(For all the readers who are not South Indians, here's a quick glossary to help you understand better.
Pavadas- Pleated traditional skirts, similar to lehengas.
Ulsavams- Temple fests
Kayineetam- Money and gifts given to children on festivals.
Kanjivarams- A type of south Indian silk popularly used to make sarees.)
Ah! Those beautiful days of rain! The familiar fragrance of the wet soil, the tall coconut trees dancing as the wind caressed its leaves and oh yes, south Indian monsoons are just incomplete without crispy medu vadas and aromatic filter coffee:)
The excited voices of children filled the little village with utmost joy. Their mothers who were still at the temple hurried back at the thought of their children getting wet and falling sick. (Aha! Those lovable mothers.)
However protective our mothers might be, Ammuma from down the street always encouraged us to enjoy the rain until the water reached our ankles and soaked us in mud!
Hari and Arjun- The older boys who used to display great courage by fearlessly jumping into the temple pond. The girls who adorned silk pavadas and gold earrings happily walked towards the temple as their silver paadasarams and glass bangles filled the atmosphere with a lovely rhythm.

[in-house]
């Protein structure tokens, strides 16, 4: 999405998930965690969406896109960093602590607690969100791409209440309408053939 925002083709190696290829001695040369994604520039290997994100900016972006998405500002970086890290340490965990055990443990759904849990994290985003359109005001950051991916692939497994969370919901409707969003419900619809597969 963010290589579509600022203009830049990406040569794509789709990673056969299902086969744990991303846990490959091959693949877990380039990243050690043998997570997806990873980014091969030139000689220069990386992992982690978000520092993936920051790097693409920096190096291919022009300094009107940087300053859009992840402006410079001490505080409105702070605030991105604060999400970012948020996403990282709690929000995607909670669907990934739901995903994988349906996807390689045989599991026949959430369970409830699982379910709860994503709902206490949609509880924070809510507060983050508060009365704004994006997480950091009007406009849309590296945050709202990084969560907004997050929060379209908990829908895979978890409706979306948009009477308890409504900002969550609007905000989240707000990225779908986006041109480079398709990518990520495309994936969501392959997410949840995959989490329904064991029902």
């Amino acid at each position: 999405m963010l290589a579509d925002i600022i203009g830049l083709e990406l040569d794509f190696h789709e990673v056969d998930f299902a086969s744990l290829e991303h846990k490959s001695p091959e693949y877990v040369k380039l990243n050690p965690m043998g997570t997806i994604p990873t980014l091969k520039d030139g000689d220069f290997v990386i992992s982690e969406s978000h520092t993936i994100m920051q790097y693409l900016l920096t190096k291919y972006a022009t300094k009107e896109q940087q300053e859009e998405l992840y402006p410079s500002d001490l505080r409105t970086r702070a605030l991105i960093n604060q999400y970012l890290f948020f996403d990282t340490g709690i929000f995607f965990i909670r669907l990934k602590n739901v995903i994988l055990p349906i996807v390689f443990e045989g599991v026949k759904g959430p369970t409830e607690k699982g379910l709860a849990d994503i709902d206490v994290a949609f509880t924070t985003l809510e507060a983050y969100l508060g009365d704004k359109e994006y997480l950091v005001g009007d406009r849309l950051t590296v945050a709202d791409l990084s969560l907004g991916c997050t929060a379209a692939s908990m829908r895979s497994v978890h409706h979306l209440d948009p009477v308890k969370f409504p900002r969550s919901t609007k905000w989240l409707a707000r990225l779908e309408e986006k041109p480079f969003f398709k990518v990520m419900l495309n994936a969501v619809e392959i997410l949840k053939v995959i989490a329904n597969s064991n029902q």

I remember how Amma would hold out my little hands for taking prasaadam from Swami. I remember how I used to cling onto Accha's arms in temples and how he would hoist me on his shoulders and point out the exemplary wonders of the smallest things we would see.
Those magnificent 'ulsavams', the decorated elephants, the rhythm of the drums, the chanting and prayers, the temple rush, the enchanting fragrance of payasam, the camphor and incense, the ecstasy you experienced when you were blessed with just a glimpse of the adorned deity, the music and dance, the shops that sold kanjivarams and silver.
Sounds breathtaking, doesn't it?
Those festivals of Onam and Vishu where the children would excitedly run around. It's now that I understand all the trouble Amma must have gone through to get kunji and me ready in the prettiest of pavadas. I remember the many people we used to visit on such days, troubling the elders for 'kayineetam' and playing till the ‘sun sleeps’, just as we would say when we were little children.
What you often saw was young mothers cradling their babies in the comfort of old cotton sarees as you would yearn for Ammuma's heirloom silk sarees and her intricate jewellery, and you knew the joy of eating lime pickle and curd rice- safely packed in a fresh plantain leaf.
Childhood was when the clinking of Amma’s gold bangles and the ruffle of her sarees was more than enough to wake you up on those tiresome school mornings.
Those warm summer afternoons when you lay on your swing- lost among your thoughts, those fascinating winters when you trekked every hill, those fervent monsoons where the fragrance of the red earth pleaded you to enjoy its presence.
Sometimes, childhood appears to be so much of a dream, doesn't it?
Those fond memories, those countless moments of happiness, kindred love and warmth...
All to paint - the beautiful childhood dream.
Author: Amrita Pillai
Editor: Jia Bakshi